John’s nearest relatives in the novel include his cousins, Simon, Noah and Hester Eastman. Hester influences the lives of both boys. Of course, she is close to John since they are related. Although she is not related to Owen, she eventually becomes his lover and they care deeply for one another.
Reverend Louis Merrill also has an impact on both boys. Owen attends the church services, where the Reverend presides, without his parents who do not worship with him. He is attentive during the services and has a deeply religious view of his purpose in life. However, John’s life is most profoundly affected by Reverend Merrill. After years of searching for his biological father, John discovers that the Reverend is his lost parent.
Without question, Tabitha Wheelwright most impacts John and Owen. Owen initially admires her with child-like infatuation. He adores her and treasures the love and attention that she shows to him as her son’s best friend. Moreover, her death as a result of his ill-fated foul ball changes his life course forever. John, too, is changed forever when he loses a mother who has cared for him and loved him. Tabitha Wheelwright was the most important person in the lives of both boys.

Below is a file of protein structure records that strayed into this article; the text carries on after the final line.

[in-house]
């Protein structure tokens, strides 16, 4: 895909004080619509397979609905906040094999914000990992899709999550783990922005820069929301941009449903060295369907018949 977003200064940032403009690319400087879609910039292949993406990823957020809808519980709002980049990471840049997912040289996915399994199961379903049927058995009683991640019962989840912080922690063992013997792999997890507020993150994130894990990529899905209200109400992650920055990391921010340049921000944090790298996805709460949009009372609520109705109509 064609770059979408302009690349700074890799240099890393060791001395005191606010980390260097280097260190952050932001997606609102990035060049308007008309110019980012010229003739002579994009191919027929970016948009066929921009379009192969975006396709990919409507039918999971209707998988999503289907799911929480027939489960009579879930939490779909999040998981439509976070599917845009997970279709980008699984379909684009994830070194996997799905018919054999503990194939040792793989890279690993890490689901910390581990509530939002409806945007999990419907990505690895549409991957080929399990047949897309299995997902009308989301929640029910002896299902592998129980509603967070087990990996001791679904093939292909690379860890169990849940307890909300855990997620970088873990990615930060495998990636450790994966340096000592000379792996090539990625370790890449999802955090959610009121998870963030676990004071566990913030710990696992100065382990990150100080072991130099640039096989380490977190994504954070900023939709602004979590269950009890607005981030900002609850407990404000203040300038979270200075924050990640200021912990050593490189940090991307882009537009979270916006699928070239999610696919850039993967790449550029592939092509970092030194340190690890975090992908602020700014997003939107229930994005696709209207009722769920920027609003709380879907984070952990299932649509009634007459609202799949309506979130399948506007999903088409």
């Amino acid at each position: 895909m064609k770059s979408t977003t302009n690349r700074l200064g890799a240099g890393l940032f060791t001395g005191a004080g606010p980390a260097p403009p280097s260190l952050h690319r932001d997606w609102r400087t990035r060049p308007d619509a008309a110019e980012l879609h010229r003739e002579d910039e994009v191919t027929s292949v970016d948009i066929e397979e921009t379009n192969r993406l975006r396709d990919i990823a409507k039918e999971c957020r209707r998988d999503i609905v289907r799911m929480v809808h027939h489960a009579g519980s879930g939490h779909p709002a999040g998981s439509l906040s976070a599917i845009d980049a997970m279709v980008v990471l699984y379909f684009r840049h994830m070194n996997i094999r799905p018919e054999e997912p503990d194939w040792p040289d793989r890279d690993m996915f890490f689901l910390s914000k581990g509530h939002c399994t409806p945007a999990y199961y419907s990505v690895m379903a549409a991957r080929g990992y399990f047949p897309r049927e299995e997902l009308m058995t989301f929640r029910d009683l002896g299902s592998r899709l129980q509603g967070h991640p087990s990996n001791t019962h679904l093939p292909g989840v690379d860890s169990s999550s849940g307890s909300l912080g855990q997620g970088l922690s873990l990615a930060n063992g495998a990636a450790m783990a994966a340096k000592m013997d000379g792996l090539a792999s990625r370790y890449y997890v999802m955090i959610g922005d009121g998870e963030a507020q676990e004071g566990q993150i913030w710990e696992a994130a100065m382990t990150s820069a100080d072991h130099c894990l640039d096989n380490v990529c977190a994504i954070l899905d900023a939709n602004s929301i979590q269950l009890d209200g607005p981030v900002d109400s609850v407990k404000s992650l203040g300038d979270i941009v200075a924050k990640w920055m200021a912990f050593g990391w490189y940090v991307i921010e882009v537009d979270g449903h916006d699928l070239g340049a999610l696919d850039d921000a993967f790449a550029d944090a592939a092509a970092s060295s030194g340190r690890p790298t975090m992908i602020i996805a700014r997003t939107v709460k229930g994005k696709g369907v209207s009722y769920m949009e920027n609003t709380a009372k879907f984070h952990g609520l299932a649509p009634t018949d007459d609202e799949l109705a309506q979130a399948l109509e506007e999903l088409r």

In an odd sort of way, Mr. and Mrs. Meany impact both Owen and John - Owen, because of what John later calls their "ignorance" in telling him of his "virgin birth," and John, due to the puzzling lack of involvement in both Owen's and John's lives.
As well, John's aunt and uncle in Sawyer Depot impact the both of them - John, for the obvious reasons; Owen, for the troubling lack of never having invited him to spend time there with John (until late in the story).
While I am aware that these two examples are a bit quirky, and perhaps the most of minor of minor characters, I think Irving enjoys the quirky voids that seem to be mentioned in passing, but hold more significance than may meet the reader's eye upon first glance.